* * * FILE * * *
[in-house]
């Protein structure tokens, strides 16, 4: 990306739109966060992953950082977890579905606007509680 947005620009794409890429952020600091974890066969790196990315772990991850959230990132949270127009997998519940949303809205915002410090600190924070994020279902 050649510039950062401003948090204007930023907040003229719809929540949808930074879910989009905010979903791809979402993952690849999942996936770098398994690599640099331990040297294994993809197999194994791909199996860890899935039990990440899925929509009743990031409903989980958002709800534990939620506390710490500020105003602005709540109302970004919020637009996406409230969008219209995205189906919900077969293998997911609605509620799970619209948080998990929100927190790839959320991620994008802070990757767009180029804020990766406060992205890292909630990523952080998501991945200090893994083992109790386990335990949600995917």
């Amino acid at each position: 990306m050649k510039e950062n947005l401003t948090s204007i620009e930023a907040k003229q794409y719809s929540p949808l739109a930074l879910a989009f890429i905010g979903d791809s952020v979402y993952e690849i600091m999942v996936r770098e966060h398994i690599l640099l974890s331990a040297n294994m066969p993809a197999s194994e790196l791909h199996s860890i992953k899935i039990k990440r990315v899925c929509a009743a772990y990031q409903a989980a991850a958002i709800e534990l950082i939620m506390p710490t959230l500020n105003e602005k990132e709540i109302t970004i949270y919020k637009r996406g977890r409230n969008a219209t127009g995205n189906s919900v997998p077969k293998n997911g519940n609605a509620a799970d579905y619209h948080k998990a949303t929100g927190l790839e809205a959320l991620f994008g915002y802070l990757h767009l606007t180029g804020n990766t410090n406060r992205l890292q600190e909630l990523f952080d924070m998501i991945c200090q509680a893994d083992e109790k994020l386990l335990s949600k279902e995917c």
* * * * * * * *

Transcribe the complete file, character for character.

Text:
[in-house]
């Protein structure tokens, strides 16, 4: 990306739109966060992953950082977890579905606007509680 947005620009794409890429952020600091974890066969790196990315772990991850959230990132949270127009997998519940949303809205915002410090600190924070994020279902 050649510039950062401003948090204007930023907040003229719809929540949808930074879910989009905010979903791809979402993952690849999942996936770098398994690599640099331990040297294994993809197999194994791909199996860890899935039990990440899925929509009743990031409903989980958002709800534990939620506390710490500020105003602005709540109302970004919020637009996406409230969008219209995205189906919900077969293998997911609605509620799970619209948080998990929100927190790839959320991620994008802070990757767009180029804020990766406060992205890292909630990523952080998501991945200090893994083992109790386990335990949600995917």
């Amino acid at each position: 990306m050649k510039e950062n947005l401003t948090s204007i620009e930023a907040k003229q794409y719809s929540p949808l739109a930074l879910a989009f890429i905010g979903d791809s952020v979402y993952e690849i600091m999942v996936r770098e966060h398994i690599l640099l974890s331990a040297n294994m066969p993809a197999s194994e790196l791909h199996s860890i992953k899935i039990k990440r990315v899925c929509a009743a772990y990031q409903a989980a991850a958002i709800e534990l950082i939620m506390p710490t959230l500020n105003e602005k990132e709540i109302t970004i949270y919020k637009r996406g977890r409230n969008a219209t127009g995205n189906s919900v997998p077969k293998n997911g519940n609605a509620a799970d579905y619209h948080k998990a949303t929100g927190l790839e809205a959320l991620f994008g915002y802070l990757h767009l606007t180029g804020n990766t410090n406060r992205l890292q600190e909630l990523f952080d924070m998501i991945c200090q509680a893994d083992e109790k994020l386990l335990s949600k279902e995917c």